Remilekun Safaru starts his album with ‘Intro’ which features menacing piano keys similar to that of a Dr. Dre production. Reminisce shows his unique bilingual qualities when he spits ‘wanna know the truth/mi o ki n se butter/ spent most of my youth chilling in the gutter/smoke a lot of kush that’s why I stutter/but mi o le nowo lori jewels got to take care of my daughter’ . The thumping street influenced production continues on ‘Government’ featuring Endia and Olamide. On the Chopstix instrumental Reminisce and Olamide go hard with their Odua bars before Endia cleans it up with his rap/dancehall mash up verse.
The chemistry between Reminisce and Sossick is spot on. The tracks ‘3rd World Thug Freestyle’ and ‘Pimp by Blood’ are decent tracks featuring Reminisce dropping his flashy bars over Sossick’s banging production. Going a step further, Sossick helps Reminisce bring out his introspective side on ‘Turn It Around’. The rapper forsakes his showy style to chronicle his rise to the top while Sossick delivers the gloomy chorus he is known for. This is the centre piece of the album and it is encouraging to see Reminisce showing a new side to himself even though it is only on a track.
The Reminisce and Sossick combination fails on two songs. The fault is more of production than rapping with Sossick choosing to ape American rap beats for Rem’ to rap on. ‘Swagu’ featuring Oba Dice and ‘Buga’ featuring Naeto C sound disconnected and disjointed.
You don’t have to go far on the album before you know that Reminisce has other ambitions apart from dropping rhymes for the streets. The next track ‘Sunkere’ reveals Reminisce’s talent of mixing rap with Fuji. The Sarz produced ‘Fantasi’ is the perfect example of this merger with Reminisce becoming a full time Fuji artiste. Hip Hop purists might balk at the transformation but at the end of the day the song is a crowd mover which is all that matters. The pop star Wizkid donates a hook on ‘Eleniyan’ which sees Reminisce dishing his patent rhyme style of mentioning fashion brands and street lingo.
Not all the mainstream experiments work on this album. ‘Ife’ is just too much singing for Reminisce. In his attempt to deliver a love song the rapper goes too far. His collaboration with Davido on ‘Daddy’ is album filler at best. Luckily the humorous ‘Agidigbo’ which name checks several joints where runs girls hustle comes off well and ‘Rude Girl’ featuring Burna Boy is an impressive dancehall track.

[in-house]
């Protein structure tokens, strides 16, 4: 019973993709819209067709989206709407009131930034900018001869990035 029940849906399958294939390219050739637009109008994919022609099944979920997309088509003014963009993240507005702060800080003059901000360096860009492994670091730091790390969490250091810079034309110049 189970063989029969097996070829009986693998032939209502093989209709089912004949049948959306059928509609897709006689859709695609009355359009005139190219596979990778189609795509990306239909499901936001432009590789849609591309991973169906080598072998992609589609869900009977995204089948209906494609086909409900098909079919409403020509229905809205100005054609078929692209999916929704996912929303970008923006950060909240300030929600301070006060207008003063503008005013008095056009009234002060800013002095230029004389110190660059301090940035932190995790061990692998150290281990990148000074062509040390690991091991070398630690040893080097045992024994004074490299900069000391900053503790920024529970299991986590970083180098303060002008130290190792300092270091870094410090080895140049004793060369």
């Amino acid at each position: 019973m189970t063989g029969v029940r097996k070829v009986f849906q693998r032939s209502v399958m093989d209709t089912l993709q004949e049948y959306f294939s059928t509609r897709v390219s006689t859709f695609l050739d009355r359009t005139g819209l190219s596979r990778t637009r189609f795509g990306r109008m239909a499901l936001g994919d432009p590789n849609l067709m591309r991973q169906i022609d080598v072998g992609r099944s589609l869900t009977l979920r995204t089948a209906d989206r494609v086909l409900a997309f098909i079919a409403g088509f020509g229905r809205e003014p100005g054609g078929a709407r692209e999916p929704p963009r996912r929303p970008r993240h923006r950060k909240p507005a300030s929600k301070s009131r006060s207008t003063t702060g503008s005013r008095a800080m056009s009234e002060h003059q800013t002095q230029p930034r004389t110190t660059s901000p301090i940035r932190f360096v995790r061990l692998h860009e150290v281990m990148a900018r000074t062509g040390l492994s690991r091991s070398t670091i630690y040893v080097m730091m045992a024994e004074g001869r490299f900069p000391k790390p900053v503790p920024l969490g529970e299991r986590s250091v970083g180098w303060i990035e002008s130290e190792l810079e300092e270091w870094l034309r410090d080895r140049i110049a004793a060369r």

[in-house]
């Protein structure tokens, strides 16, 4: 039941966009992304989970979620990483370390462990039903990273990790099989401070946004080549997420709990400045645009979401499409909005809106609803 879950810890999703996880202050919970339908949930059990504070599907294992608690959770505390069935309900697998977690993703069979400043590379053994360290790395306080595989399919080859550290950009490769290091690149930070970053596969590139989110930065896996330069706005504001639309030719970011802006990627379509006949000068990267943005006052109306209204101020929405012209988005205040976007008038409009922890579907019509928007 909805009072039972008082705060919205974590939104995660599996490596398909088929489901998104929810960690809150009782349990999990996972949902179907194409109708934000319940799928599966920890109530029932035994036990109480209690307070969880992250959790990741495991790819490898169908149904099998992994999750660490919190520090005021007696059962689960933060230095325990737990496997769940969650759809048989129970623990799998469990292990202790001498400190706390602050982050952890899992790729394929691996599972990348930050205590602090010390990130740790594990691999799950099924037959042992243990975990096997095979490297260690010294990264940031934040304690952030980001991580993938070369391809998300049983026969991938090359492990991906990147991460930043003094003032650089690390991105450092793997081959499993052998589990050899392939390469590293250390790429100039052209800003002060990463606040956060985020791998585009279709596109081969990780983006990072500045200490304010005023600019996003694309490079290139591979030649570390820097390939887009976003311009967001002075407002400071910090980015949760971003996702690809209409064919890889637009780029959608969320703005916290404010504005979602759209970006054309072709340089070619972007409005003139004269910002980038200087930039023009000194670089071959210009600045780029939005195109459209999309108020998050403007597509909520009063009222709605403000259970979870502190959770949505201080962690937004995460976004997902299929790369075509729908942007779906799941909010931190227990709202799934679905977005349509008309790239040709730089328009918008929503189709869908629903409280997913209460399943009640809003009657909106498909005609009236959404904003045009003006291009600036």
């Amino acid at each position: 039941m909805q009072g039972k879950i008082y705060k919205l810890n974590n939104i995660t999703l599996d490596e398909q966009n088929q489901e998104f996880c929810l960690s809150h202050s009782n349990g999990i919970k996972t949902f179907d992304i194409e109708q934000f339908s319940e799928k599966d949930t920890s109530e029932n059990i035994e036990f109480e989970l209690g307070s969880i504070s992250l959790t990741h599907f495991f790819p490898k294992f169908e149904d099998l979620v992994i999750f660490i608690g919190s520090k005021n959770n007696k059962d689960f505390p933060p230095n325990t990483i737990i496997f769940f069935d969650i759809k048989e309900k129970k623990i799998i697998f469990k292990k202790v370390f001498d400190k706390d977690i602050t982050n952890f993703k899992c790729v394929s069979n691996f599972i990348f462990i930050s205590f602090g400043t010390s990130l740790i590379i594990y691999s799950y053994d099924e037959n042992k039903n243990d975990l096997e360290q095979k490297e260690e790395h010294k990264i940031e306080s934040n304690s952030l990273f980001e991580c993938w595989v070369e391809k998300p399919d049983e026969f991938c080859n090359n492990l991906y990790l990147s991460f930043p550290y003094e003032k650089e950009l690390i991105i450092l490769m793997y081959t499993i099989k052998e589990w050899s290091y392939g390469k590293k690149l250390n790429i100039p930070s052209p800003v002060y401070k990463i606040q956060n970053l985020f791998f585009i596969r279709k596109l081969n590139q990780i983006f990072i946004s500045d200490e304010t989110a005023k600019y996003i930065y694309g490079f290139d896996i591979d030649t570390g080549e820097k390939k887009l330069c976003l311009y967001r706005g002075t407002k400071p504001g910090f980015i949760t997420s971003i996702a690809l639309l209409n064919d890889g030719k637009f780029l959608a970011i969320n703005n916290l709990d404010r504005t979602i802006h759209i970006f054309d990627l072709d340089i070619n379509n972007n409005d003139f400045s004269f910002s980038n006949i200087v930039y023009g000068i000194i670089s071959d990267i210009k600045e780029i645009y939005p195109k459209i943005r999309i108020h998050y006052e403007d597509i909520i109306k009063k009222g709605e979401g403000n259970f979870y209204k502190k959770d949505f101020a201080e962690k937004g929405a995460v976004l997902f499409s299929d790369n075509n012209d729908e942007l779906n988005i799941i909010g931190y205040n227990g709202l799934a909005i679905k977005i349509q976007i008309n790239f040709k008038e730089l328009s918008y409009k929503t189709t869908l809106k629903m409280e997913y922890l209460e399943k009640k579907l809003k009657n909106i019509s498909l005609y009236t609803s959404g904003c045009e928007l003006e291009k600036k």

Most indigenous rappers get very uncomfortable when rapping in English. Reminisce is an exception. He switches from English to Yoruba and vice-versa well. With such an exceptional gift it is strange to hear him only rap about a limited range of topics. With such a deep voice and bilingual flow one would have expected Reminisce to touch on several topics that will push his brand further.
However despite his limited range, Reminisce has dropped a solid album that should see him in the top spot with his contemporaries.
Sossick who is no stranger to producing solid albums has helped Reminisce orchestrate a solid piece of work that is part Hip Hop and part pop. Reminisce should no longer be regarded as the chief of indigenous rap (alaga ibile) but the high chief.
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Streetz Muzic and the Industry.
Like never before street music is gaining momentum in the Nigerian musical scene and also like never before the players involved are making waves and are almost touching the skies while reaching for the stars.
It is no more news what the likes of Olamide (YBNL General Badoo), Reminisce (King of Ibile), Seriki (Omo oro), Eriga (the south south Streetz voice), Terry G (King of Freemadness), Mavin's Top son ''Wande Coal'', Oritse Femi (the Ghetto Nightingale) and so many others are doing with their musical prowess by using it to launch the Street into limelight and making cool moolah (cash) in return for their lyrical hustle.
Even the music producers and video directors are having a field day reaping from the Streetz genre of music that past legends such as Fela Kuti (Papa 70), Orlando Owho (Kenerry father) Lord of Ajasa, Daddy Showkey, Mode 9 (Prof Punchlines), Ruggedy baba, Eedris Abdulkareem (Mr lecturer), African Shina and most recently Dagrin (Lyrical mad man) have paved way and prepared the ground for what is today referred to as Street music in Nigeria.
The pioneers of the game picked it up from scratch and played it till they passed on or passed the baton to the new generation, the new skool Streetz soldiers are still keeping the game on and making the heroes past who fought with their sweat and blood proud to be part of the game and hustle wherever they are. Even the regular Hip-Hop heads in the industry want a touch of the Streetz in their muzic because Streetz muzic is selling like dope and the people are getting high on it like high grade all over Africa and also spiraling out of the shores of great Africa to the world at large and it seems whatever music is spiced up with the Naija Streetz touch becomes hotcake instantly and even the Yankee music bosses are beginning to catch up with this Afro Streetz music fever and they seem ready to go all out to catch it now that's it's waxing stronger and gaining more momentum by the day.
The Street Music revolution is taking over the Streetz of Naija and the creative heads on the Streetz should take a cue and key into this huge market because it's open to all and if you're still waiting for Kelvinstreetz to come tell you which way to go then you're sitting on a very looooong thing and it may take some time before you can get up because even Kelvinstreetz is riding on the train already and because the time is ticking so fast, i can hardly wait for no one simply because i've got people to catch up with and here are some of them.....